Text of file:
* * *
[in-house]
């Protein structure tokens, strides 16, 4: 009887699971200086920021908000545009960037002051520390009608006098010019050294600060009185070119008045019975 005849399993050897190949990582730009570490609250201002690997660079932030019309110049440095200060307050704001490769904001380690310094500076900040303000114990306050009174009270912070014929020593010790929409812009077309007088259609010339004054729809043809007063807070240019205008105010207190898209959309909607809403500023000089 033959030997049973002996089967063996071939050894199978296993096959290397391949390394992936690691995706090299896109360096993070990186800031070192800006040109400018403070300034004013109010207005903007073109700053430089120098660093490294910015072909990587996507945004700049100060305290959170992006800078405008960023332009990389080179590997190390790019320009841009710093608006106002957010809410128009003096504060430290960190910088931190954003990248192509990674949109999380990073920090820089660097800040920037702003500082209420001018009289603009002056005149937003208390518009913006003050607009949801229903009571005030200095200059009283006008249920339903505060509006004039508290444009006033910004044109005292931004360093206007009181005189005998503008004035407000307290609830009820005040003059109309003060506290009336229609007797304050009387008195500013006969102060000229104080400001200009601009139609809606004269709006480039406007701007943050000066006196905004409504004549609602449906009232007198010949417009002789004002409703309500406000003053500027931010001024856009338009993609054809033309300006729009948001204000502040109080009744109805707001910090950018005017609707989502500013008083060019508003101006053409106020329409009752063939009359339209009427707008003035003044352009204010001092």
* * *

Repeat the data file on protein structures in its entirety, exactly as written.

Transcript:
[in-house]
């Protein structure tokens, strides 16, 4: 009887699971200086920021908000545009960037002051520390009608006098010019050294600060009185070119008045019975 005849399993050897190949990582730009570490609250201002690997660079932030019309110049440095200060307050704001490769904001380690310094500076900040303000114990306050009174009270912070014929020593010790929409812009077309007088259609010339004054729809043809007063807070240019205008105010207190898209959309909607809403500023000089 033959030997049973002996089967063996071939050894199978296993096959290397391949390394992936690691995706090299896109360096993070990186800031070192800006040109400018403070300034004013109010207005903007073109700053430089120098660093490294910015072909990587996507945004700049100060305290959170992006800078405008960023332009990389080179590997190390790019320009841009710093608006106002957010809410128009003096504060430290960190910088931190954003990248192509990674949109999380990073920090820089660097800040920037702003500082209420001018009289603009002056005149937003208390518009913006003050607009949801229903009571005030200095200059009283006008249920339903505060509006004039508290444009006033910004044109005292931004360093206007009181005189005998503008004035407000307290609830009820005040003059109309003060506290009336229609007797304050009387008195500013006969102060000229104080400001200009601009139609809606004269709006480039406007701007943050000066006196905004409504004549609602449906009232007198010949417009002789004002409703309500406000003053500027931010001024856009338009993609054809033309300006729009948001204000502040109080009744109805707001910090950018005017609707989502500013008083060019508003101006053409106020329409009752063939009359339209009427707008003035003044352009204010001092």